Note: This blog post is cross-posted from the German Development Institute (DIE) website and its Current Column feature.
The UN climate summit in Paris in 2015 was a diplomatic triumph, built on national climate action plans of 190 countries. Known as (intended) nationally determined contributions (NDCs) in UN jargon, these documents offered a clear signal that the world aims for a low-carbon and resilient future. The UNEP emissions gap report shows that implementing all NDCs would limit global warming to around 3°C by 2100 – 0.6°C less than before the NDC-era.
However, beyond this overall temperature effect, surprisingly little is known about the diverse contents of NDCs. Are they really a game-changer? With the NDC Explorer, an online visualization tool, we aim to create more transparency about countries’ ambitions and priorities.
When focusing on overall mitigation targets of NDCs, a bulk of information on issues beyond mitigation is neglected. Since there is no agreed template or method for preparing the NDCs, their scopes and contents vary widely. Even their length varies from 3 pages to almost 60 pages. Looking at NDCs in a broader and more analytical light is important for two reasons. First, we need to understand countries’ broader ambitions and the context in which they are developed. Second, for NDCs to become a durable key instrument we have to be able to track their implementation, and we have to make sure that the next round of NDCs (planned for 2020) is more ambitious than the current one.
A project of the German Development Institute (DIE), the African Centre for Technology Studies (ACTS) and SEI therefore analysed ambitions and priorities from all NDCs. We built a database, in cooperation with the UNFCCC secretariat, including 60 subcategories on mitigation, adaptation, finance and support, planning and process, as well as the ‘broader picture’ to reveal links to other international debates, such as green growth and the Sustainable Development Goals (SDGs).
Via the new interactive online NDC Explorer, this database is now accessible to all.
Transparency and data access matters in climate action
So what do we see from this analysis? We have arrived at some surprising results that clearly need to be addressed if NDCs are to be a sustainable game-changer in international climate policy. We provide four examples below.
First, mitigation contexts. It is hardly surprising that renewable energy is a focus area for countries of all levels of development. Many countries go further and indicate targets for particular sources of renewable energy. This is useful information for investors and development organizations. However, other high-emission sectors, such as transport and agriculture, are a priority area in as few as 15 and 4 NDCs, respectively, despite these sectors being important sources of greenhouse gas emissions.
Second, almost all NDCs go beyond mitigation in various ways. For example, 85% of all NDCs mention adaptation to climate change impacts. Many NDCs go further and include indications of vulnerable sectors and priority sectors for adaptation, such as water and agriculture. Such priorities are cascading: the poorer a group of countries, the stronger its focus on adaptation.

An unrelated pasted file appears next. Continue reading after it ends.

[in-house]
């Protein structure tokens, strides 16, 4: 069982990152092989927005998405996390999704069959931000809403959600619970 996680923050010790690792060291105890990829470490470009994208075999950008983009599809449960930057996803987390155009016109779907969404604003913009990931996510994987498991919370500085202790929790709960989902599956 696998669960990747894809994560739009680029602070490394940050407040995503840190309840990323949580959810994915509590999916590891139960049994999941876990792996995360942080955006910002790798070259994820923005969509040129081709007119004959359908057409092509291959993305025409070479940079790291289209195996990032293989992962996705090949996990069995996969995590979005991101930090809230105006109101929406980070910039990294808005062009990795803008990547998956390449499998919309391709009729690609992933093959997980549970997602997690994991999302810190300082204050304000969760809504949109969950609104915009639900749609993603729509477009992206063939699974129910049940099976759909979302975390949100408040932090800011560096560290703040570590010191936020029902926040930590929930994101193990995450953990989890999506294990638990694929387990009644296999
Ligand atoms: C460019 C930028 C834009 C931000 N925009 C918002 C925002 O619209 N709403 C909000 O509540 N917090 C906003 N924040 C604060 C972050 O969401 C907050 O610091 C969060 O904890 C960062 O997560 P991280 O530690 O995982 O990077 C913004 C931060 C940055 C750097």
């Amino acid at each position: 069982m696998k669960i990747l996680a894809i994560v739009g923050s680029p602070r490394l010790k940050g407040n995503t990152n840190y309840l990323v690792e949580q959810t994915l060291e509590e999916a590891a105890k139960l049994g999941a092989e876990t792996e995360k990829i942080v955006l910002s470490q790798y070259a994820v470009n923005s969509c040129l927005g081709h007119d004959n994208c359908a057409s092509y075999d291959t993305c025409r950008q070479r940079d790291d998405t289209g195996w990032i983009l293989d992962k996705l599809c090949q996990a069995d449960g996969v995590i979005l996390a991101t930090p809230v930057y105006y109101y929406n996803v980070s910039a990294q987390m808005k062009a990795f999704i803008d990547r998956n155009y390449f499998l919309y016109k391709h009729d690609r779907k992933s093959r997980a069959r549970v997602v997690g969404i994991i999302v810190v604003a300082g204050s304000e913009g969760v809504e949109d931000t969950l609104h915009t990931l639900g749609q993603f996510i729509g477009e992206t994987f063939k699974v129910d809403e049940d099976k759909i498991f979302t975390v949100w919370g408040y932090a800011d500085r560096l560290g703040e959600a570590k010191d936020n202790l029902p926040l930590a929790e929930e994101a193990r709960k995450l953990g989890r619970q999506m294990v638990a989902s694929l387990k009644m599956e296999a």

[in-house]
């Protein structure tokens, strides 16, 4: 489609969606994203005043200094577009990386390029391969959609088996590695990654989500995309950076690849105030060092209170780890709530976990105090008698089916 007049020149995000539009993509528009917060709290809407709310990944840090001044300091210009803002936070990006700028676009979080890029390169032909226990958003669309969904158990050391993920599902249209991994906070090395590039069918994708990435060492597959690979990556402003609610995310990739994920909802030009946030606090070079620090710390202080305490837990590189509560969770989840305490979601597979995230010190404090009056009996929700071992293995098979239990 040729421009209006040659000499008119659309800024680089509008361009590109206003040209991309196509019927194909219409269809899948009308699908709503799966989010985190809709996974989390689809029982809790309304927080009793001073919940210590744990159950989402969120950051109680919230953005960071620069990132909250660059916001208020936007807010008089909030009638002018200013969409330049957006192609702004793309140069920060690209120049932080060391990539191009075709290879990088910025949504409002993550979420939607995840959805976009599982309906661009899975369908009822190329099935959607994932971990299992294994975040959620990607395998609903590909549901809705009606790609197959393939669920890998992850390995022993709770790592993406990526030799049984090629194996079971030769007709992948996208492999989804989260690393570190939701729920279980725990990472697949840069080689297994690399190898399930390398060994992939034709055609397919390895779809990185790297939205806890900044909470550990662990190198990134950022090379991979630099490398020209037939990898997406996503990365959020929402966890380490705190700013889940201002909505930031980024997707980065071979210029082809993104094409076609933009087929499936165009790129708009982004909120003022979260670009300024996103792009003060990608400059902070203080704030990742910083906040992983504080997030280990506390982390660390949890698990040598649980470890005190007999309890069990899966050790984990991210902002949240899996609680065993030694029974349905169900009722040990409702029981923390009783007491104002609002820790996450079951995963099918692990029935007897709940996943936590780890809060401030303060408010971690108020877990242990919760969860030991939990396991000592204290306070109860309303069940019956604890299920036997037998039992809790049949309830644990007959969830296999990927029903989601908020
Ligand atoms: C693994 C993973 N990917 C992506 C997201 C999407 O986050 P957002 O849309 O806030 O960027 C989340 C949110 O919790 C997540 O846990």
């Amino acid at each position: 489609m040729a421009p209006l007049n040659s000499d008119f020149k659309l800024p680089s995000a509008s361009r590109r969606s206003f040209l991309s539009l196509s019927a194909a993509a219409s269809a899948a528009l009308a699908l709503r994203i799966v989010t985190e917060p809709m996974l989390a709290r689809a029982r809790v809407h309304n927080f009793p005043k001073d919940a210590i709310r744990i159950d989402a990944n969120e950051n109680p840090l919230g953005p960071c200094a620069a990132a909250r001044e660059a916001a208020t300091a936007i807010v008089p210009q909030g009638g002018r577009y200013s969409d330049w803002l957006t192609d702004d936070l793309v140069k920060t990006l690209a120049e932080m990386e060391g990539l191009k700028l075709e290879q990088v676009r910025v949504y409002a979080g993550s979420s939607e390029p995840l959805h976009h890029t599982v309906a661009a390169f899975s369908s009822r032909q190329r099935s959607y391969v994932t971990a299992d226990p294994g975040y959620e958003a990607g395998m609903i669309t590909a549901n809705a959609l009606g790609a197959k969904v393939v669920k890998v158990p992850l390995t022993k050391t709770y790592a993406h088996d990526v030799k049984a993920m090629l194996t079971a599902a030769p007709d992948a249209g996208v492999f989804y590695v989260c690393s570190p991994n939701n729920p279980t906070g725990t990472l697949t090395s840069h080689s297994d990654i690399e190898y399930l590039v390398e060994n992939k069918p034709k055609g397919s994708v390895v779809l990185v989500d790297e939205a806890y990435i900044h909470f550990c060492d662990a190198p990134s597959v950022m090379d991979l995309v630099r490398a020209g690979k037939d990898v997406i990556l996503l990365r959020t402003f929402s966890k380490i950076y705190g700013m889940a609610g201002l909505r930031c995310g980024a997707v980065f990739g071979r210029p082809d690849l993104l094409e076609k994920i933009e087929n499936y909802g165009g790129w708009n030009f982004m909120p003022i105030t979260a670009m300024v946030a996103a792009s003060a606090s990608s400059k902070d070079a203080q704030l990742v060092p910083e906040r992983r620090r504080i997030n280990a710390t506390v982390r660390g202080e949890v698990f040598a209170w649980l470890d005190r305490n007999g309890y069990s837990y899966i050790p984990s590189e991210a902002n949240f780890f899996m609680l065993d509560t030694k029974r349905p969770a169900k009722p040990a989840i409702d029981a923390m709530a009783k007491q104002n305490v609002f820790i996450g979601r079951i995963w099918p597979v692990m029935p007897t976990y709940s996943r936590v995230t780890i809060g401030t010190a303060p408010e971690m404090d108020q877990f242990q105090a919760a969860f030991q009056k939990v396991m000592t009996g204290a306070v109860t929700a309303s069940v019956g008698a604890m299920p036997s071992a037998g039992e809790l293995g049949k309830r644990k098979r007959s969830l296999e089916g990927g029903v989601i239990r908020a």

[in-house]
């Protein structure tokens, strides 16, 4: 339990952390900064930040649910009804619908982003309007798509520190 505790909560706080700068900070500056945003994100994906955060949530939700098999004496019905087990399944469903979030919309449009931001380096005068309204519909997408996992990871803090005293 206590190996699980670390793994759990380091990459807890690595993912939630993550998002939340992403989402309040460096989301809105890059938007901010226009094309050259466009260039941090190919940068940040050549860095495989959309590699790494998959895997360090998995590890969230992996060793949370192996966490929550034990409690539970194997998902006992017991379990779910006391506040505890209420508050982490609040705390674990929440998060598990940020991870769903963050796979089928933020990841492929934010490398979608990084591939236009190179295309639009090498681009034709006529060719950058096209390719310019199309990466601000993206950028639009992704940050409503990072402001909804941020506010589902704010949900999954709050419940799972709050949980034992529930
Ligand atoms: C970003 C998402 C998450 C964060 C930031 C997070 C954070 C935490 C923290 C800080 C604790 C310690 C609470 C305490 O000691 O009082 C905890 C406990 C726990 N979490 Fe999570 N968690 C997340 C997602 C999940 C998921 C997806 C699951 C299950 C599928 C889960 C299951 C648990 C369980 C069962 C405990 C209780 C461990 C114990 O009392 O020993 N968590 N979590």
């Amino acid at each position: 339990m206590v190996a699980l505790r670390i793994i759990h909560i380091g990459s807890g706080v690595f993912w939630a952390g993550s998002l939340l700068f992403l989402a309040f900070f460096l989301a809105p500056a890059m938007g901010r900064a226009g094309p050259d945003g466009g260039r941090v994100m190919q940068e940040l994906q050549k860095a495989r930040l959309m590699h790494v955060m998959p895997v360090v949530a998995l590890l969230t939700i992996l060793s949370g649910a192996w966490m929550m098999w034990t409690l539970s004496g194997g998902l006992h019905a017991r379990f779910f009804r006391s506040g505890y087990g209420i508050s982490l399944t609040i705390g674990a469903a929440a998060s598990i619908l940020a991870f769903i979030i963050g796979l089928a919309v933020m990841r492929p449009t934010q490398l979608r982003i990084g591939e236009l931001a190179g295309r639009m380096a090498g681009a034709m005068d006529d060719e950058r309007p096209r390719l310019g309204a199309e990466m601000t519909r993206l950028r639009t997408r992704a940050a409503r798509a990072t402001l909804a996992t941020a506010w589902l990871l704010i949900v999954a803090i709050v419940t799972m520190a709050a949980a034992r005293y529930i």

The same is true of indications of finance needs. When looking at the World Bank regions, 79% of the countries in sub-Saharan Africa make the implementation of their mitigation target partly or fully conditional upon receiving international support. In South Asia this percentage is 75%, and in the Middle East and North Africa, only 45%.
Third, many NDCs also include linkages to other important international debates. This sets the agenda and opens doors for mainstreaming. For example, countries like Nigeria, Saudi Arabia and Venezuela mention plans for fossil fuel subsidy reform. Twenty-four NDCs – predominantly of low-income countries – write about climate-change-related migration.
Only 10 countries write about the Sustainable Development Goals explicitly, but that might be explained by the fact that Agenda 2030 was still under development when countries formulated their INDCs.
Finally, only a third of the NDCs refer to some kind of monitoring, assessment or review of their NDC implementation. Only 11 NDCs make references to an international assessment and review processes. It is worrying that so few countries plan to measure progress on the implementation of this key instrument of the Paris Agreement.
While we continue to believe that NDCs have the power to determine the climate politics and policies for years to come, more emphasis needs to be put on aspects beyond the overall mitigation targets. Transparency is the basis for understanding the NDCs, and it is crucial to develop common methods and metrics as well as tracking efforts of support and implementation. We hope the NDC Explorer provides a useful tool for the global community to contribute to this development.
Pieter Pauw is a researcher at the German Development Institute (DIE) and an SEI Associate; Kennedy Mbeva is a research fellow at the African Centre for Technology Studies (ACTS). Adis Dzebo is a research fellow at SEI and co-leader of the SEI Initiative on Climate Finance.
Source: The Current Column (DIE), Germany